Chrystalla: Hi and welcome to my blog! Why don’t you tell us a few words about yourself first?
Kelly: I’m a writer and teacher in Northwest Arkansas. I’ve traveled the country, teaching and writing, camping and hiking. I like to walk around in mountains. I like to look at rocks. I’ve got two dogs, a cat, a husband, and a kid. We’re all writers, (the humans are all writers!), which makes for a quiet if occasionally grumpy household. You don’t want to be around here when we all have writer’s block.
Chrystalla: What genre(s) do you write and why?
I spent a lot of time thinking I had to write literary fiction if I wanted to be a real writer. But finally I came to my senses. A writer can only write the writer’s own stories. I write science fiction because that’s the writing I love. I read nearly everything, and I love a lot of different kinds of books, but the only books and stories I want to write – care deeply about writing – are science fiction stories.
Chrystalla: So true! I do believe also that one should write what one loves, not what one must. 🙂 What can you tell us about your writing projects and recent releases?
I plan five books in the Martin’s War series – Triple Junction, the opening book, is nearly finished; On Through the Night is in its first draft. Riding The Scree and The Drift are the third and fourth books; I have only vague plans for the final book in the series at this point. Altogether, these books will track the story of a slave revolt leading to a Revolution on Julian, a planet 43 jump points from Earth.
Broken Slate introduces the main character, Martin Eduardo, and the culture of Julian just before the Revolution. Among other things, in this book, I attempt to answer a question that sometimes seems so mystifying from this end of history – why don’t slaves rebel? Why don’t the oppressed rise up? Why did the Jews walk into the camps? That question. Obviously the oppressed outnumber their oppressors, sometimes enormously so. Why go down so meekly?
The actual answer, as I’ve found through research, is that the oppressed did not go down meekly. The history we get taught in school and the true history (and I know, hah, what a shock) are often yards apart. The Jews didn’t walk into the camps – there was lots of resistance, and lots of it was successful resistance. The American slaves didn’t accept their fate. Everyone knows about Nat Turner, and I suppose plenty of people even know about Haiti now, but who knows about Gaspar Yanga? Or Zumbi Dos Palmares? Even the unsuccessful resistance is important: it demonstrates that the narrative of the meek victims is a convenient fable.
On the other hand, it is true that resistance is difficult. What makes it difficult is what I explore in Broken Slate. How is it that a relatively small group of oppressors (the famed 1%) can control a large group of oppressed? (We are many, they are few, Shelley famously pointed out, so how do they keep us under the boots so successfully?) In Broken Slate, through Martin’s eyes, I look at that question; and also at how the oppressed can come to resistance.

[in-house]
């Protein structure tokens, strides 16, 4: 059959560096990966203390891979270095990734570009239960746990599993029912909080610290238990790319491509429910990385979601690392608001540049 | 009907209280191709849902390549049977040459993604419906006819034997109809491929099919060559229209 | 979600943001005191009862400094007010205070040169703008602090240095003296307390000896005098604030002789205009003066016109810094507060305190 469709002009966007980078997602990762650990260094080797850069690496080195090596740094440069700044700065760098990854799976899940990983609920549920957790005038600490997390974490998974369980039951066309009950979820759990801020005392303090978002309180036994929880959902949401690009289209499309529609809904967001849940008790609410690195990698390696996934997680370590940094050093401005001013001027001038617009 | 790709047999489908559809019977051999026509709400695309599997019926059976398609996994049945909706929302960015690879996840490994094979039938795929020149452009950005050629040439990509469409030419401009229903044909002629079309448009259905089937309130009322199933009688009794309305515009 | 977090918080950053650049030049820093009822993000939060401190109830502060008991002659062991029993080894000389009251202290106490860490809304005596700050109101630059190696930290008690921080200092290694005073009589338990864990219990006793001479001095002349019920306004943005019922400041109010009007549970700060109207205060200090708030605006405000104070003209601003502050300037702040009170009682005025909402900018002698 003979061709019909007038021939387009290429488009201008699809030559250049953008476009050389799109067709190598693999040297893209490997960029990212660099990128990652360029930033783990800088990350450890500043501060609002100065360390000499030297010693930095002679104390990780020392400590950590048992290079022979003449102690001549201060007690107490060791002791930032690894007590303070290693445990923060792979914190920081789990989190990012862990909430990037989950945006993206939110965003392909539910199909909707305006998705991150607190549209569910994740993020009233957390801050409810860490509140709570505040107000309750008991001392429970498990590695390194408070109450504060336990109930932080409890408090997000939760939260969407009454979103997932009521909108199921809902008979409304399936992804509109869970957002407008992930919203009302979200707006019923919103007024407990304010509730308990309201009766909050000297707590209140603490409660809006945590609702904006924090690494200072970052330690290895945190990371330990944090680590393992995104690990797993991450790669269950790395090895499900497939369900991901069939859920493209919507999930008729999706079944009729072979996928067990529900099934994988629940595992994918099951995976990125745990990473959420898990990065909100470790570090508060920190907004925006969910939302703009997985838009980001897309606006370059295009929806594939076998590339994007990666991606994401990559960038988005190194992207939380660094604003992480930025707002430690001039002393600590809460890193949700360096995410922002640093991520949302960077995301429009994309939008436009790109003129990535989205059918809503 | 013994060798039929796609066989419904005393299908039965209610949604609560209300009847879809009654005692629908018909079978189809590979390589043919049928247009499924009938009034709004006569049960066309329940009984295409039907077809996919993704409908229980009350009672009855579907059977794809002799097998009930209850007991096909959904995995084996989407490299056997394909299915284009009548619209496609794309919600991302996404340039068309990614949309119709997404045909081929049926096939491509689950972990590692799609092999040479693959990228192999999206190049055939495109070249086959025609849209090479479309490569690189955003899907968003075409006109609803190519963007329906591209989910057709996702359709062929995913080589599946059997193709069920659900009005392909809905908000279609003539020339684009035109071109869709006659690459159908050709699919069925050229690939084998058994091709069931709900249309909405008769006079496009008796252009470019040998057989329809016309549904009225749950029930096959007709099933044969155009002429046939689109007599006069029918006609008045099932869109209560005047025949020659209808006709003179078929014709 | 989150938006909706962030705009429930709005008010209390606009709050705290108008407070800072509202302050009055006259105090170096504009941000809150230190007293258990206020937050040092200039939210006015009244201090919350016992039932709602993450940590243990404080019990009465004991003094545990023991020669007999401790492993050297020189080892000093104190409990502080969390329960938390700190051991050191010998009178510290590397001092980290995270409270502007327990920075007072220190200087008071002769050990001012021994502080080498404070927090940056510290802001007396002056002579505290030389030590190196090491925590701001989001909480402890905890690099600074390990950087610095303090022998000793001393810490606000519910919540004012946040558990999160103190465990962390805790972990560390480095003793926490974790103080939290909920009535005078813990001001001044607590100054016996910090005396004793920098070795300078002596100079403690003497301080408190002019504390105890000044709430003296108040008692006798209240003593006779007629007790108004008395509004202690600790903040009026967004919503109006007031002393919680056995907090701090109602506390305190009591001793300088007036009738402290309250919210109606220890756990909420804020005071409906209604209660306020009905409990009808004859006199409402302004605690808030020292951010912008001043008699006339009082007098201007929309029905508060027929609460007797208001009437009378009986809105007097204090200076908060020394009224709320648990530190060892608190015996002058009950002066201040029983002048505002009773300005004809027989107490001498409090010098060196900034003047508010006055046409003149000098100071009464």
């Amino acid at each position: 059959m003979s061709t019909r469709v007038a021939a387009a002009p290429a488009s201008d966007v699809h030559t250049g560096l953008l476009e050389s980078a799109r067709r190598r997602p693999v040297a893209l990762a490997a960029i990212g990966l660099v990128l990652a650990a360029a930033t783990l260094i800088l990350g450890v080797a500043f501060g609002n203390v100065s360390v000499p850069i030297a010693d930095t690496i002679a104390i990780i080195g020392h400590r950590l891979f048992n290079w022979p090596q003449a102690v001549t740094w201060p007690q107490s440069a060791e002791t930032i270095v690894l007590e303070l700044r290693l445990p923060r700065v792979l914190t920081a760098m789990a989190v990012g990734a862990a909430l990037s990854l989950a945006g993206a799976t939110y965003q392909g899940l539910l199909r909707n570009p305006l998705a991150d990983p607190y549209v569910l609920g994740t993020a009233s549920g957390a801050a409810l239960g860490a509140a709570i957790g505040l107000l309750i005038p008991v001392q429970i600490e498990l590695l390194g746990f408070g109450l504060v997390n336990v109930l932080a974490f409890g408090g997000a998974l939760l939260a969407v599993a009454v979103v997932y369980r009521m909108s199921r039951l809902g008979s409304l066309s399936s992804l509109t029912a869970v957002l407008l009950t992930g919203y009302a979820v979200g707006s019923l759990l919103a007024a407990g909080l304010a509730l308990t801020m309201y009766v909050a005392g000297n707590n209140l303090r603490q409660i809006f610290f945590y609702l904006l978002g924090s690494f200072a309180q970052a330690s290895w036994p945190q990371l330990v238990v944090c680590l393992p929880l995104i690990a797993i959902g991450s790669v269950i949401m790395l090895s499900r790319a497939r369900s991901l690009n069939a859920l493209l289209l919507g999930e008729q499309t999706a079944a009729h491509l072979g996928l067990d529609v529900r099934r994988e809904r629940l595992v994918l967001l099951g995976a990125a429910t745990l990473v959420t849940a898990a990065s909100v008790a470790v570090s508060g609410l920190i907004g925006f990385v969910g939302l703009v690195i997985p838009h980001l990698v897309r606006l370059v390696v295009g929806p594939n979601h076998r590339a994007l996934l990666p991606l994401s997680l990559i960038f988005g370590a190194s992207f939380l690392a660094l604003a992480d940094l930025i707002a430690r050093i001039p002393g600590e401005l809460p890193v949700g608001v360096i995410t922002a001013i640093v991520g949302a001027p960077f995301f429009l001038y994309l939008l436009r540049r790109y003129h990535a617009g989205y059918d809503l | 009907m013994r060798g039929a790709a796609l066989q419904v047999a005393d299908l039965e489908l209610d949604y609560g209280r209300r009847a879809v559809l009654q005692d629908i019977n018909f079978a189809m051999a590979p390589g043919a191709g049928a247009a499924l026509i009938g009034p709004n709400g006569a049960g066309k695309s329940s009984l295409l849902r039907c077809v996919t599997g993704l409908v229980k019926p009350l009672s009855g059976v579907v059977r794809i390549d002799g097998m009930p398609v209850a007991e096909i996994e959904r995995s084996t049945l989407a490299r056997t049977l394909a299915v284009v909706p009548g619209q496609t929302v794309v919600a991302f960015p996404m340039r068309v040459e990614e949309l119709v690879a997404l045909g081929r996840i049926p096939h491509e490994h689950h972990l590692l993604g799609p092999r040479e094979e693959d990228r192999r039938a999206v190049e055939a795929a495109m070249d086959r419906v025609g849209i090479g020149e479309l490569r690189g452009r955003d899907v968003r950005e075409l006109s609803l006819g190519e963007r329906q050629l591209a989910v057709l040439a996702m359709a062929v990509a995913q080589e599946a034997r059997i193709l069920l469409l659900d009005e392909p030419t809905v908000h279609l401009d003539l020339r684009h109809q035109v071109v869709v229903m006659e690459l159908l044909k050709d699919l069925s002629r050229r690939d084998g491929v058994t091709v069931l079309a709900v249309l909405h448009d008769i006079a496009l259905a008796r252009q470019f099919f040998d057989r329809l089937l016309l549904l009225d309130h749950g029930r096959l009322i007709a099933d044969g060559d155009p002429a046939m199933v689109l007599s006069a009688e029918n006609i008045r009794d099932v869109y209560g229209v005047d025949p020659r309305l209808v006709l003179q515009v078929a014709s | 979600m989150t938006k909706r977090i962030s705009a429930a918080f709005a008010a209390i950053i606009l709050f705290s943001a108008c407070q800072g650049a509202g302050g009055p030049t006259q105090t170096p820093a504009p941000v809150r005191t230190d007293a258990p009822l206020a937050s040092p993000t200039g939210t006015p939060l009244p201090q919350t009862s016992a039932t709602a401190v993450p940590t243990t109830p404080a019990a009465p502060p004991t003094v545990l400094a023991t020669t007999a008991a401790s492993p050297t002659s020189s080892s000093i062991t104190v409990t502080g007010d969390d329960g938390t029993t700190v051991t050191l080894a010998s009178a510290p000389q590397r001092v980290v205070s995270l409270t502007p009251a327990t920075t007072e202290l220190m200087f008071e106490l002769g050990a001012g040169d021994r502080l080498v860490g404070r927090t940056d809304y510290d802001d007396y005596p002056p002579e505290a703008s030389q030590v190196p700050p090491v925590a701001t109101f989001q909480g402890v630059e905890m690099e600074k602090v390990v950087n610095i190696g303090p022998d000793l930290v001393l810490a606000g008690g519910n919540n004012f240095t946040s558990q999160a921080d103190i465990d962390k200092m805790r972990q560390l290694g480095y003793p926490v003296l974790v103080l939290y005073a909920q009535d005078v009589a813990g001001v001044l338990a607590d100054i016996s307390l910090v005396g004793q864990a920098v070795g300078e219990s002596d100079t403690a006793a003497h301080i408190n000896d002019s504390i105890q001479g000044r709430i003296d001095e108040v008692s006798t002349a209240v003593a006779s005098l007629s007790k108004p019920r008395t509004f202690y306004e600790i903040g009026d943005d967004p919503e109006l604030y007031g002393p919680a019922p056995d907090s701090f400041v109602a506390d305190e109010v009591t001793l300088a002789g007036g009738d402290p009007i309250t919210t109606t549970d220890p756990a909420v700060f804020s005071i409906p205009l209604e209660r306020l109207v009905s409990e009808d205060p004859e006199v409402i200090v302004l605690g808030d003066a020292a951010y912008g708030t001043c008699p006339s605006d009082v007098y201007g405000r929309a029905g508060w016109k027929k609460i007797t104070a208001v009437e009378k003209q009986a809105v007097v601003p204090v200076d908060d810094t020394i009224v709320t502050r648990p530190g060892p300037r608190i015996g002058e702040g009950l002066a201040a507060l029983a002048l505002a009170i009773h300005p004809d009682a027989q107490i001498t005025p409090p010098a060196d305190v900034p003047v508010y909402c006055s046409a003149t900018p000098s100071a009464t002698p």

Other writing projects – ha, well: My kid asked me recently, “Why is everything you write about the revolution?” “Shut up, that’s why,” I told her.
I’m afraid that it is the truth. I’ve got a story coming out with Strange Horizons, “In the Cold,” in January. It looks like it’s not about the revolution, but of course it is. And I’m working on another short story right now, “Buddha’s Wings,” for an Arkansas anthology, which I thought wasn’t going about the revolution; but yeah. It’s about the revolution too.
Chrystalla: I just loved Broken Slate so much, I hope you will continue writing about that revolution at least! Can you give us an excerpt from your latest release?
Kelly: This is from Broken Slate: Martin is riding home on a monorail in the contract labor car, listening to the other contract laborers telling stories.
“Outside, the contracts were telling stories – the sorts of stories that did get told whenever cots got together, low-voiced, muted: a half dozen field cots had run from an estate in the West Country timber yards, been caught by Labor Security helos and though they had fought – they had armed themselves with thieved cutters, retooled so that they would fire short bursts, an inept kind of plasma gun, risky, but better than nothing: every cot knew how to do that to a cutter, much good it did them, since Security had to get with a few meters for that weapon to be useful – been captured, three of them still alive, and dragged back to their estate, where, as was the usual practice, the runaways were put on their knees by the flagpole, shot in the back of the head, and their bodies burned.